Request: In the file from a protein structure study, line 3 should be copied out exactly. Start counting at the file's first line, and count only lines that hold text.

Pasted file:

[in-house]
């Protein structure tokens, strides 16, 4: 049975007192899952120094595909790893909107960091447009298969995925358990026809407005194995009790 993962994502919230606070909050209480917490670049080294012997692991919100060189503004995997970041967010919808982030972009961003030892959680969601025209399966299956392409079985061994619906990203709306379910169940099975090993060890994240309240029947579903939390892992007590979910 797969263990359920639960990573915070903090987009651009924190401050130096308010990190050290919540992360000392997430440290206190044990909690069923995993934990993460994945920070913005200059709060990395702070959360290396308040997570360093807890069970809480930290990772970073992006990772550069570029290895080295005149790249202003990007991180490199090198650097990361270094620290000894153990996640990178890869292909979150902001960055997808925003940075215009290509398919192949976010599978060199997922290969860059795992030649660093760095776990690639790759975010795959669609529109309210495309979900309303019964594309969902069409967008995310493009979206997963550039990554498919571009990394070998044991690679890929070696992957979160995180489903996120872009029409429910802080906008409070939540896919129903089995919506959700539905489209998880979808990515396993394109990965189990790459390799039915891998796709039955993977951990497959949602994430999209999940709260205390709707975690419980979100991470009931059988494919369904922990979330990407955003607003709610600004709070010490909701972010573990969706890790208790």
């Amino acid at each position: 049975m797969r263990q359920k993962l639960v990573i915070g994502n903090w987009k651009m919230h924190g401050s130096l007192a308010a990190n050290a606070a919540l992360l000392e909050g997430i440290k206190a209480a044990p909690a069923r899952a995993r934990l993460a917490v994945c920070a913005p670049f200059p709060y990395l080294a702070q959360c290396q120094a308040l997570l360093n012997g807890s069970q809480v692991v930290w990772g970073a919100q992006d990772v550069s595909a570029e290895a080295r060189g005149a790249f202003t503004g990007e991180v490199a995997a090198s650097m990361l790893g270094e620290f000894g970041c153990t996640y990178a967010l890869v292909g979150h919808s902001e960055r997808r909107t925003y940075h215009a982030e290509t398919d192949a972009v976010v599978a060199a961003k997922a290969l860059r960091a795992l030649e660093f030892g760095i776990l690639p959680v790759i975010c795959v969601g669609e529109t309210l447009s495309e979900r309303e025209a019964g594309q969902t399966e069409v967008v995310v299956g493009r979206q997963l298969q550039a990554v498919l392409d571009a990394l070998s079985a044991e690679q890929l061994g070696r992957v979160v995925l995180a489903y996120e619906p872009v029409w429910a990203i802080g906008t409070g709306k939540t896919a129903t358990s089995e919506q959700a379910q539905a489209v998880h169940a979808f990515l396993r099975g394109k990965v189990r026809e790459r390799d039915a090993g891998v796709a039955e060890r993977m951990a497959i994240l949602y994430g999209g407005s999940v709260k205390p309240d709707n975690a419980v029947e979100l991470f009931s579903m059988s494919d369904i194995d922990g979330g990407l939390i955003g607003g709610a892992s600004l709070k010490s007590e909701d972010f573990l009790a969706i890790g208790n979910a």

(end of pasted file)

């Amino acid at each position: 049975m797969r263990q359920k993962l639960v990573i915070g994502n903090w987009k651009m919230h924190g401050s130096l007192a308010a990190n050290a606070a919540l992360l000392e909050g997430i440290k206190a209480a044990p909690a069923r899952a995993r934990l993460a917490v994945c920070a913005p670049f200059p709060y990395l080294a702070q959360c290396q120094a308040l997570l360093n012997g807890s069970q809480v692991v930290w990772g970073a919100q992006d990772v550069s595909a570029e290895a080295r060189g005149a790249f202003t503004g990007e991180v490199a995997a090198s650097m990361l790893g270094e620290f000894g970041c153990t996640y990178a967010l890869v292909g979150h919808s902001e960055r997808r909107t925003y940075h215009a982030e290509t398919d192949a972009v976010v599978a060199a961003k997922a290969l860059r960091a795992l030649e660093f030892g760095i776990l690639p959680v790759i975010c795959v969601g669609e529109t309210l447009s495309e979900r309303e025209a019964g594309q969902t399966e069409v967008v995310v299956g493009r979206q997963l298969q550039a990554v498919l392409d571009a990394l070998s079985a044991e690679q890929l061994g070696r992957v979160v995925l995180a489903y996120e619906p872009v029409w429910a990203i802080g906008t409070g709306k939540t896919a129903t358990s089995e919506q959700a379910q539905a489209v998880h169940a979808f990515l396993r099975g394109k990965v189990r026809e790459r390799d039915a090993g891998v796709a039955e060890r993977m951990a497959i994240l949602y994430g999209g407005s999940v709260k205390p309240d709707n975690a419980v029947e979100l991470f009931s579903m059988s494919d369904i194995d922990g979330g990407l939390i955003g607003g709610a892992s600004l709070k010490s007590e909701d972010f573990l009790a969706i890790g208790n979910a």